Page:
Living with Anti-social Tendencies

For many, it is a mystery why there is a portion of the population who just doesn’t like to be around other people. Human beings are social animals by default, and when we are alone for extended periods of time it tends to have negative effects on our mental state. Most people can’t bear solitude for very long, requiring regular contact with others in both physical and social contexts. We are a highly gregarious species, much like a single living organism that needs the other parts to live a healthy life.

For people like me, however, the situation is very different. Unlike most people who become recharged when they spend time around other people, the act of engaging in social activities is far more like work than pleasure for someone who struggles with anti-social tendencies. The anxiety that comes with having to spend time with people who have expectations that you might not be able to meet, or simply the fact that you have to behave in a certain way to accommodate the basic social contract requires more effort for some than others.

The phrase “no man is an island” is often used to encapsulate the idea that we all need each other in one way or another. While quite true, some people take this too far in an attempt to apply their own view of how people should behave onto others. I was many times guilted into participating in social events that I really didn’t have any desire for because I was made to feel selfish for not wanting to go through the inevitable discomfort that being around other people tends to cause me.

To be fair, there are certain social situations for which I have little or no anxiety that are quite social, so it really depends on the specific circumstances. For example, I never felt anxious when I was with a group of friends participating in a game of Dungeons and Dragons because my focus was on the epic story and playing a character rather than the social expectations of those around me. We all had a singular, common goal which was to participate in a fantasy adventure. The potential for awkward social issues was very low in such situations.

Perhaps the most dreaded event I can be asked to attend is a party or celebration. In the first place, I’m one of those people who never felt comfortable enough with my body to learn to dance, and no matter how many times people have tried to get me to put myself on display that way I have never been willing to even try. I don’t like feeling awkward; I need to be in control. Dancing is almost by definition the release of control to let your body do whatever. It is abhorrent to me.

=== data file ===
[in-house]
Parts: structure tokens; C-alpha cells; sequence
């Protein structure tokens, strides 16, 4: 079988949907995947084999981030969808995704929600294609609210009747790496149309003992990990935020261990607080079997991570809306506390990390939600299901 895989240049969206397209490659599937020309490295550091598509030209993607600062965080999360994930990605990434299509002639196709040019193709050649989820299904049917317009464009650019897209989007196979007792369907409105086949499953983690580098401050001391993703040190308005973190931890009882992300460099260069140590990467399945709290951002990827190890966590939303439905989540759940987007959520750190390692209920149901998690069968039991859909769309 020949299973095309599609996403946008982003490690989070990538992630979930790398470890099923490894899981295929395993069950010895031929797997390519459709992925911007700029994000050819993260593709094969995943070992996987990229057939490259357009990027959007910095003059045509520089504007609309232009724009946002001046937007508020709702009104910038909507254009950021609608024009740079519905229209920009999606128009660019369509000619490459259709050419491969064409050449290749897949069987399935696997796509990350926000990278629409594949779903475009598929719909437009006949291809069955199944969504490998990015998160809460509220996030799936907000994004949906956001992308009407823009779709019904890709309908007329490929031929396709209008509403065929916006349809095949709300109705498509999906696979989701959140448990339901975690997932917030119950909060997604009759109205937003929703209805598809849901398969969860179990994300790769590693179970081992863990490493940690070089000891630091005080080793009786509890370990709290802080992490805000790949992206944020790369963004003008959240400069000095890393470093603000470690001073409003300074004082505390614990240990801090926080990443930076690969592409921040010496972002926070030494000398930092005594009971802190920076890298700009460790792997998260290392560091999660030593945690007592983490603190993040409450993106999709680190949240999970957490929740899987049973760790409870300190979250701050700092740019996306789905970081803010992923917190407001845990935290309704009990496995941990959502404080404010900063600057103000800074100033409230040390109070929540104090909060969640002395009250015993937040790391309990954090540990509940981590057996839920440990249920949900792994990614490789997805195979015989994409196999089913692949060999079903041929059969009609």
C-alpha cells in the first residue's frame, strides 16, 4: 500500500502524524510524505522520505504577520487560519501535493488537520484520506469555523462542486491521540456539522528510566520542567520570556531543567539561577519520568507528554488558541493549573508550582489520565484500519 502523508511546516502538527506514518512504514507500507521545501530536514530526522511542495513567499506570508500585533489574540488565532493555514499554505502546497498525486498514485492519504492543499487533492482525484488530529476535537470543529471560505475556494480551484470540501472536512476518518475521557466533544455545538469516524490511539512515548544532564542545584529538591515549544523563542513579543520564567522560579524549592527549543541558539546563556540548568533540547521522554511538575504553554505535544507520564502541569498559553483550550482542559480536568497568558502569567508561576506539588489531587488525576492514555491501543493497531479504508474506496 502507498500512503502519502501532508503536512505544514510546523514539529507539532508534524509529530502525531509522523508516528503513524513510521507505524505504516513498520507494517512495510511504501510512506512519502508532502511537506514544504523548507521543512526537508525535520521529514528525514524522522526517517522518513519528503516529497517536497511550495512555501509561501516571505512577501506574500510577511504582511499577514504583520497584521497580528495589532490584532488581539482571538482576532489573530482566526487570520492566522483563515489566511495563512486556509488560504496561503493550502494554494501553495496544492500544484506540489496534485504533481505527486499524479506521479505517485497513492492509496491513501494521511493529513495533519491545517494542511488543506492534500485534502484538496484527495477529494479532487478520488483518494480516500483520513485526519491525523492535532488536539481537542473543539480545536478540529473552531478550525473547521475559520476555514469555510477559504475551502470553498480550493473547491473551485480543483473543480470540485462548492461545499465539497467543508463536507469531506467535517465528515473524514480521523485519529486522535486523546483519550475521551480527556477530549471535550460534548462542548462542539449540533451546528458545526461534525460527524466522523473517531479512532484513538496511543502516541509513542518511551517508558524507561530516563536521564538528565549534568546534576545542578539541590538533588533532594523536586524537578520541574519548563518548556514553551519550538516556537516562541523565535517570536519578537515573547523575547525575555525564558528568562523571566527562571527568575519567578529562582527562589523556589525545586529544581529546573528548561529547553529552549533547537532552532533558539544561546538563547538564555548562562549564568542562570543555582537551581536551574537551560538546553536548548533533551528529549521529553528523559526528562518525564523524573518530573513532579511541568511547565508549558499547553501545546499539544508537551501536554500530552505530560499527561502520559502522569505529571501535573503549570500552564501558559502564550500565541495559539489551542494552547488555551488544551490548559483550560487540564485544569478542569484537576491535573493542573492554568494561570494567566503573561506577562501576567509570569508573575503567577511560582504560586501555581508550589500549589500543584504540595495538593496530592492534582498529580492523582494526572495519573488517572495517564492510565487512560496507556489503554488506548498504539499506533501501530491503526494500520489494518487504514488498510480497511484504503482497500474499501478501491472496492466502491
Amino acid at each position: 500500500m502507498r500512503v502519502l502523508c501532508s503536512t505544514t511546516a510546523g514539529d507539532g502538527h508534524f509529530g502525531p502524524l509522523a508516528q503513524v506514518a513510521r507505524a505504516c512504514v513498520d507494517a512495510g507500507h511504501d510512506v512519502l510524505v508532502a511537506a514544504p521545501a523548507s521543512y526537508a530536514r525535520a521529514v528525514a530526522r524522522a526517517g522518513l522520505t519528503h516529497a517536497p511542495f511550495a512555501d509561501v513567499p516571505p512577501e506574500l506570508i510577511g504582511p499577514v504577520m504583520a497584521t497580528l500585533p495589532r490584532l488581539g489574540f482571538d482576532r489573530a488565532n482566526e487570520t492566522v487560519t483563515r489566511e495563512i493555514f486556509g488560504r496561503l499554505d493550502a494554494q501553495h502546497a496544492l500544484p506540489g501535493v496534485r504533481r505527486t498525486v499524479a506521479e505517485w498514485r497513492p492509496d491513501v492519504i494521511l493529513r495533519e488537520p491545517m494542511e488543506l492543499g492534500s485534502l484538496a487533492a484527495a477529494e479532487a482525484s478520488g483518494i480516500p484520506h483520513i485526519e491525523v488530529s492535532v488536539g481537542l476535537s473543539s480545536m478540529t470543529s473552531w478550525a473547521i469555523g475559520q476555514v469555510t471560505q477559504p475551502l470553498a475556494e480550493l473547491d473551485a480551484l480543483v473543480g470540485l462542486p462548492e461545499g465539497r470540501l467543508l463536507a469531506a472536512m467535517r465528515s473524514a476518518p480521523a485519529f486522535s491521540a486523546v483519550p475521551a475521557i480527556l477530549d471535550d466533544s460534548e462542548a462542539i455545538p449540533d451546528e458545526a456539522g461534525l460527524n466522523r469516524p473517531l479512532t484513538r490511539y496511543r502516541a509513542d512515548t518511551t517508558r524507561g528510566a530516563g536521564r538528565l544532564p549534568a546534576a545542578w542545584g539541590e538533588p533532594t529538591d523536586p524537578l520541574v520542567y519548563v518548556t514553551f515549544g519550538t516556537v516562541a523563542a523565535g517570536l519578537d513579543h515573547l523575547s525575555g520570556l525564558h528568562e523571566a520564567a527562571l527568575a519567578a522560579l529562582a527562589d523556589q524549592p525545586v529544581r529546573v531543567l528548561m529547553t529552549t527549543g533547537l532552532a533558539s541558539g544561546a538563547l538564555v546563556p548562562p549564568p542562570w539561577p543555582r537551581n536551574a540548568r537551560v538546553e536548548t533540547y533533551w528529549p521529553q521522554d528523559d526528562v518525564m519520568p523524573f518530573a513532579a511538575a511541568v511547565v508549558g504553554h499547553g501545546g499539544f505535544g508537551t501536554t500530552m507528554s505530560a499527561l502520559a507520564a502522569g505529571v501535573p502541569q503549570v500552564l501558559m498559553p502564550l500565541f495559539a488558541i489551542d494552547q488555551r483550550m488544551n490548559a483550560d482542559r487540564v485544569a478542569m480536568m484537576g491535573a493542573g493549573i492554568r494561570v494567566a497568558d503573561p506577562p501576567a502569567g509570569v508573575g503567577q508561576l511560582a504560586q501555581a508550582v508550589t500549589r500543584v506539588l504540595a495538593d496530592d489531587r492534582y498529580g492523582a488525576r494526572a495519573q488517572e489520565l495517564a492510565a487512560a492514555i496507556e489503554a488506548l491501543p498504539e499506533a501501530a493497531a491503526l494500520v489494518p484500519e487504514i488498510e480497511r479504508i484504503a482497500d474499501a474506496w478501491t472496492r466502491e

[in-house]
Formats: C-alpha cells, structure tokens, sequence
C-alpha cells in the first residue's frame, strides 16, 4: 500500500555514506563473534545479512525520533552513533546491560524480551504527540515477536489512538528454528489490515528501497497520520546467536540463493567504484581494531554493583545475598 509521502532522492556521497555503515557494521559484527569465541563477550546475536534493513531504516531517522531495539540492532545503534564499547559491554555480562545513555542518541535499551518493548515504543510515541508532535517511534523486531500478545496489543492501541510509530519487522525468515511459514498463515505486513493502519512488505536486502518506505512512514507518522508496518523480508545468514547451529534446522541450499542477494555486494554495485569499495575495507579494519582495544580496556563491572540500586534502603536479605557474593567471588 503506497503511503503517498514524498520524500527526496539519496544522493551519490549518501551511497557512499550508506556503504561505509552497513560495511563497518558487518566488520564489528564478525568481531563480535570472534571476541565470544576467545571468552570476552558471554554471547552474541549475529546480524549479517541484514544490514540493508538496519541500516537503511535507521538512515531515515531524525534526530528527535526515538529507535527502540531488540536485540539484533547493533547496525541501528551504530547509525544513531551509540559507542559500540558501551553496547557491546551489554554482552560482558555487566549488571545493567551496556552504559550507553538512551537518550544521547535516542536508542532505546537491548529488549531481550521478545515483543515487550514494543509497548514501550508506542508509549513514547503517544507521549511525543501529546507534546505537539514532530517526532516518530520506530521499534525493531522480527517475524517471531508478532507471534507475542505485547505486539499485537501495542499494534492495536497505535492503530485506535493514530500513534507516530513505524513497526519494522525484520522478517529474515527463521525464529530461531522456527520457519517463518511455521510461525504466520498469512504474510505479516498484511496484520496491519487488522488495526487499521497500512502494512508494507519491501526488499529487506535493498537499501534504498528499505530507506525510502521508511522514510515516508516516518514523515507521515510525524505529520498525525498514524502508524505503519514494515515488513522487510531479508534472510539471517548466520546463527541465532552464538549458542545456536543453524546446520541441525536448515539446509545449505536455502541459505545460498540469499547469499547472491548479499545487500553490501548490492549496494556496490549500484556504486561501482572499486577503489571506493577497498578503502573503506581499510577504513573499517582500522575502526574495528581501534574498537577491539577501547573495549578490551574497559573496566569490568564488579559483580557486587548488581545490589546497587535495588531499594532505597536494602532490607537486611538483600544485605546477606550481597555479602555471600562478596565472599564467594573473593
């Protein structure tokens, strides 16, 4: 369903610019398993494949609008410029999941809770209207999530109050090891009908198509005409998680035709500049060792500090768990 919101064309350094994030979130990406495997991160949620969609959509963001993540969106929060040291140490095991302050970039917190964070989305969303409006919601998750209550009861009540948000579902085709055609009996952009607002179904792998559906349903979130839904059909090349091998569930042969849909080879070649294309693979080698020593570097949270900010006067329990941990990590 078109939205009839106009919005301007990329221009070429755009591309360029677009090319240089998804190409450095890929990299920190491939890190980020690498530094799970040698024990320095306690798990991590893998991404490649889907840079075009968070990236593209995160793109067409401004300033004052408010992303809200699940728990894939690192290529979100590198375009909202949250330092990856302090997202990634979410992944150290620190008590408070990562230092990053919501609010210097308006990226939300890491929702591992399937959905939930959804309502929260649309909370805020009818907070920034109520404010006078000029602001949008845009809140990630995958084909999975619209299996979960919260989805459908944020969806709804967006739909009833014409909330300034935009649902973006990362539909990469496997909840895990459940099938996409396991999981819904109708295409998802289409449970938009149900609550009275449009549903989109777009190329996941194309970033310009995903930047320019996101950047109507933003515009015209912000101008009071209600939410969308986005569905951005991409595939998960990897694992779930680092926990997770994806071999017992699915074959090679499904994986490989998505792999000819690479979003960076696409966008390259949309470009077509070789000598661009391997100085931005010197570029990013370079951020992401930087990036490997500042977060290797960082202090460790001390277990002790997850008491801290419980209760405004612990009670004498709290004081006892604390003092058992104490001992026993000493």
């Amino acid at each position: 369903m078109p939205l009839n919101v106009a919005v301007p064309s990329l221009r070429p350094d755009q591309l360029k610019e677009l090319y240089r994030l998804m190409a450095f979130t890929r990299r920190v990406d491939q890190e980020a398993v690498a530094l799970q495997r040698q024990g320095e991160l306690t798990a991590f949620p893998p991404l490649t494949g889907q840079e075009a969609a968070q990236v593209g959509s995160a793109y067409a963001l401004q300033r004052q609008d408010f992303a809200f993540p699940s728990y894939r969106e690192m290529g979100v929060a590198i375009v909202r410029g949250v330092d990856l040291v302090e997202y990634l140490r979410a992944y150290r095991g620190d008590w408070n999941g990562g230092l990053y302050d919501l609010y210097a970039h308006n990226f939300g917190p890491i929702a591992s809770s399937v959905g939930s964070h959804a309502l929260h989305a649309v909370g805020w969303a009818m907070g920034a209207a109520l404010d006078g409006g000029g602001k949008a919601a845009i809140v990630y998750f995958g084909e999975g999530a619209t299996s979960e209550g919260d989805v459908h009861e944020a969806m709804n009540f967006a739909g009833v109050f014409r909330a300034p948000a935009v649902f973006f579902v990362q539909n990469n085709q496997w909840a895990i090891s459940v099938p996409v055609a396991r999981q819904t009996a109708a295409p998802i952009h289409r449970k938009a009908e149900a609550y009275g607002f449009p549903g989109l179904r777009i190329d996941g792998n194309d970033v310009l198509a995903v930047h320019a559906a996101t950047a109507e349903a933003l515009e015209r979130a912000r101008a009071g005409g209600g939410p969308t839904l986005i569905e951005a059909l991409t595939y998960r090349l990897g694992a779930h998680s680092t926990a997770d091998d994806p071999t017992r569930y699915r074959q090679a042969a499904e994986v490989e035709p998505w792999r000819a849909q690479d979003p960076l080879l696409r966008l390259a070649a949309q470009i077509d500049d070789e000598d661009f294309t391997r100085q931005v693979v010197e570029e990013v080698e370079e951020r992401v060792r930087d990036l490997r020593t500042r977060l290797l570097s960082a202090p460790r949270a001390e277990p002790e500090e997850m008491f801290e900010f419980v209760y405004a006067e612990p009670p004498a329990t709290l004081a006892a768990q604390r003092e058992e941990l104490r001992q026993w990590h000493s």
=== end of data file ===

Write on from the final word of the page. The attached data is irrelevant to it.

Upon reflection I begin to realize that anti-social behavior, for me at least, is largely based on this need for control. When you are by yourself, you have nearly complete control over your environment and you never have to worry about what anyone else thinks of you. The moment you enter into a space with other people, you have given up a significant portion of your control and you are now negotiating for how much of it you get to keep with those you are spending your time with. For a person who likes order and discipline, this is a frustrating situation.

At the same time, no person can be alone all the time and be mentally healthy. We all need human interaction in our lives, even if it’s only a few hours a week. This requires being willing to give up our control for a while so we can get that much needed social recharge that even the most anti-social of us require. It simply needs to be understood that this comes at a cost for us, and people shouldn’t take it personally when we yearn to go back to our solitude. It isn’t you specifically, just our need to get back to the peace and control of our preferred environment.

I stated once before that the real difference between an extrovert and an introvert is the flow of energy when it comes to social situations, and I’ll repeat it here for those of you who might not have read that particular article. An extrovert draws energy from social interactions; a party is a place where they go to recharge their energy and fill up their spiritual cup. The introvert, on the other hand, expends energy in these kinds of exchanges, the people around them soaking up their energy, and it is only when they are able to get back to peace and solitude that they are able to fill up their respective reservoirs.

One of the hardest things to do is really learn something about yourself and come to accept it. While it would be nice for me to be able to waltz into a party and be the center of attention, that just isn’t me and it never will be. I’m the guy who hangs back by the bar, trying to minimize how many people I have to talk to and just waiting to get back to my nice, quiet place. While many will not understand that way of thinking, I’ve accepted it about myself and if this way applies to you then you should to. Never be afraid to be who you are; the only expectations that matter are your own.

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Finding Your Creative Spark

As a fairly new writer of regular online content, it can sometimes be difficult to come up with things to talk about. I am a naturally solitary person, preferring not to waste a lot of time talking about unnecessary things and putting as focus as possible on doing things that I find fulfilling, or at least entertaining. My hyper focus on basically not being bored soaks up a lot of my attention and leaves me with little in the way of what we typically call the “creative spark”. For a writer, this is a critical part of coming up with engaging content that people want to read.